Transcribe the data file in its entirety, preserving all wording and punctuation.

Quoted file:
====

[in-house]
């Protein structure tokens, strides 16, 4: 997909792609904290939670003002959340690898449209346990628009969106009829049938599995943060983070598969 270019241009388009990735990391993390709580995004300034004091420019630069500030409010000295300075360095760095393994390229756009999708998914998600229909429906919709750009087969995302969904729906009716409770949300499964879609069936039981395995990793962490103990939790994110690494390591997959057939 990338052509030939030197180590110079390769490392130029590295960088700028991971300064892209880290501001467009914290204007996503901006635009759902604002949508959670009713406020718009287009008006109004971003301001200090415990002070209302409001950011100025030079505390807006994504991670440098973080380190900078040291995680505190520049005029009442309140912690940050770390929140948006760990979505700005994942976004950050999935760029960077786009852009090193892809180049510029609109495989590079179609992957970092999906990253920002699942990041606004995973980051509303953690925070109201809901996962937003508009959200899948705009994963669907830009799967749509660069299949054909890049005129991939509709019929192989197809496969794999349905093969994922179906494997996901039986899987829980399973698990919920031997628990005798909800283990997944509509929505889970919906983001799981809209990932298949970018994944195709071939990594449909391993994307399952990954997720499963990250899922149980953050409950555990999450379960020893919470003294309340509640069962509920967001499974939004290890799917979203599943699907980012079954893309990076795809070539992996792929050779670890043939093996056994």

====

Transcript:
[in-house]
């Protein structure tokens, strides 16, 4: 997909792609904290939670003002959340690898449209346990628009969106009829049938599995943060983070598969 270019241009388009990735990391993390709580995004300034004091420019630069500030409010000295300075360095760095393994390229756009999708998914998600229909429906919709750009087969995302969904729906009716409770949300499964879609069936039981395995990793962490103990939790994110690494390591997959057939 990338052509030939030197180590110079390769490392130029590295960088700028991971300064892209880290501001467009914290204007996503901006635009759902604002949508959670009713406020718009287009008006109004971003301001200090415990002070209302409001950011100025030079505390807006994504991670440098973080380190900078040291995680505190520049005029009442309140912690940050770390929140948006760990979505700005994942976004950050999935760029960077786009852009090193892809180049510029609109495989590079179609992957970092999906990253920002699942990041606004995973980051509303953690925070109201809901996962937003508009959200899948705009994963669907830009799967749509660069299949054909890049005129991939509709019929192989197809496969794999349905093969994922179906494997996901039986899987829980399973698990919920031997628990005798909800283990997944509509929505889970919906983001799981809209990932298949970018994944195709071939990594449909391993994307399952990954997720499963990250899922149980953050409950555990999450379960020893919470003294309340509640069962509920967001499974939004290890799917979203599943699907980012079954893309990076795809070539992996792929050779670890043939093996056994």